I was pretty excited, because I hadn’t yet seen the hutongs and having somebody who could teach me about photography and knew the hutongs was an ideal combination. On the other hand, I had really only met Yan Bei for 10 minutes and it was not her husband that would be meeting us, but “a very talented friend.” I was at least pretty confident that they would show up, but I was, by no means, certain.

Mr. Shi and gearI arrived at 7:30 am, a half hour early, and called Yan Bei’s cell phone and she assured me that she was on her way, and twenty minutes later she appeared with Mr. Shi right on time. He was wearing boots, army pants and a photographer’s vest over his shirt, but sported no equipment or camera. After a moment of disappointment, I was relieved to discover that not only did Mr. Shi have a camera, he had an over-sized tricycle with a passenger’s seat that was also a locking equipment cabinet and, a large wire mesh basket carrying a heavy duty tripod that looked like it had seen regular action for 20+ years.

Old woman in front of her home in the HutongMr. Shi seemed to be as purpose built as his bike. He was spritely and energetic, graceful and powerful. Even with my complete lack of understanding of Chinese, it was quickly clear that he was a charming and gregarious. As we began to wend our way through the narrow streets of the hutong, he seemed to know many of the local residents and to put almost all those that he met at ease. We strided through doors marked, “Keep Out” as if they said “Welcome”. Mr. Shi alternately persuaded the locals to let me photograph them and distracted them, long enough for me to shoot a few frames. He whisked us from spectacular doorway to doorway, proudly announcing, “these are the nicest drum stones”, or “do you know the Chinese actor who lives here?”. But he was not a tour guide, he was a photographer.

He produced a portable light to illuminate dark corners, and he critiqued my shots offering insight on the composition. “Yes, the carving is very pretty, but you can’t tell what it is, try shooting from an angle to show the the stone, the hinge and the door.” When I returned with my new shot, he reviewed it and either told me to try once more or beamed like a proud teacher. Sometimes he’d offer a thumbs up and a cheerful smile that said, “that a boy”. Of course, my favorite response was when the smile was followed by his leaping into action with his own lens raised to capture the shot himself.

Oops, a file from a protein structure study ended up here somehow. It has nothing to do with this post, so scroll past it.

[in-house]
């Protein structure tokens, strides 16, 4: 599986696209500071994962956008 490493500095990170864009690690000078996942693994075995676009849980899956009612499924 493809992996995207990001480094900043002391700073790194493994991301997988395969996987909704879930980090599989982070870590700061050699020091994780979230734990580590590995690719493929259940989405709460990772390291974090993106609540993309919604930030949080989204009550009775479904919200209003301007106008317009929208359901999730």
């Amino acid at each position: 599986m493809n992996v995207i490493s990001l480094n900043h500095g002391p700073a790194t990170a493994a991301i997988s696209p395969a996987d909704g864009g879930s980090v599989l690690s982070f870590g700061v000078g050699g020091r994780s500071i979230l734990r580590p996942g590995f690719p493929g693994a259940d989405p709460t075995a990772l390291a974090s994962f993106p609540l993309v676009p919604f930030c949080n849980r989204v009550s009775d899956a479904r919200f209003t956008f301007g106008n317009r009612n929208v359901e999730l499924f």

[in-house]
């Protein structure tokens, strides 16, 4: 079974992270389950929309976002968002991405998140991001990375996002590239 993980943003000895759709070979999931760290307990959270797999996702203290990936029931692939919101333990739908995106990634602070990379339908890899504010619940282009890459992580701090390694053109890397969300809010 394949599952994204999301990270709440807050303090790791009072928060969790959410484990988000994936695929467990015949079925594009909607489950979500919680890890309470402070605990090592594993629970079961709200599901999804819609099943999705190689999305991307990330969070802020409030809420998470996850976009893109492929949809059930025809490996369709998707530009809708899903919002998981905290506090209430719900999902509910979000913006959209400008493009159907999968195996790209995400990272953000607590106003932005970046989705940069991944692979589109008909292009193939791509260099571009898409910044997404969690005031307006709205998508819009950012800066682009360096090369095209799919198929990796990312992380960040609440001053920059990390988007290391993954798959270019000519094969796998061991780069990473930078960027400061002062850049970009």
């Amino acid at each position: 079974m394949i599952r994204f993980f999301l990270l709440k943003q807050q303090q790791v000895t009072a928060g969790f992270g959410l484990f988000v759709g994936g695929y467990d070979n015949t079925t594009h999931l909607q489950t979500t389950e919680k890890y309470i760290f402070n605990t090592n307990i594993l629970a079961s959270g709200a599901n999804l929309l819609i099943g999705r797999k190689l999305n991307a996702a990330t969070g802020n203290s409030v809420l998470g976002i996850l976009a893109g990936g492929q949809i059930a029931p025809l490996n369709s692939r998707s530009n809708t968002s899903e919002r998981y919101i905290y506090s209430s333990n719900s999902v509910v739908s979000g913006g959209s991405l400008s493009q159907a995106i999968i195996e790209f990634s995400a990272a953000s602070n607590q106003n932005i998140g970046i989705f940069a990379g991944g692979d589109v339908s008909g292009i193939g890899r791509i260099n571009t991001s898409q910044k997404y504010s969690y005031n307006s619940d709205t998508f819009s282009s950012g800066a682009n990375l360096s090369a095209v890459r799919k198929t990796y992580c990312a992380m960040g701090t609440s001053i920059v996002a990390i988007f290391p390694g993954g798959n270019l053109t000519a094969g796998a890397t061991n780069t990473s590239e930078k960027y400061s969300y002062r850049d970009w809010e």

Just as I had been struck by the intense physicality of cooking during our the cooking class Soyan and I took here in Beijing, she was struck by the physicality of photography. There was equipment to carry and move, and I was constantly climbing, crouching, and stretching or just sprawled out across the ground trying to get the right angle. Mr. Shi was constantly manipulating the environment to get the shot he wanted, moving trash and bikes, opening and closing doors and pulling back errant branches.

Hot Pot Lunch
Five hours after I started shooting and 903 photos later, the four of us finally stopped for an enormous hot pot of lamb and vegetables accompanied by several enormous beers. It was then that I thought I understood a local saying rooted in the knowledge of the strict geographic organization of the hutongs.

“Wo gaoxing de wo bu zhi bei le.” I was so happy I didn’t know which way was north. Indeed, my joy was so complete as to be disorienting.

See a selection of my Hutong Photos. You can also browse Yan Bei’s husband’s photos.


  1. This is an amazing travel blog. I envy the places you have been. Hehehe. I enjoyed your very good narrative and photos as well.

    Will be coming back here from time to time. Keep safe!

    Comment by Ferdz — October 7, 2006 @ 3:15 am

  2. [...] Tagging along on Jonathan’s photographic tour of the Beijing hutongs with the professional photographer Mr. Stone made me realize that there are core characteristics that all photographers share. [...]

    Pingback by Soyan Says… » The Photographer — October 10, 2006 @ 6:33 am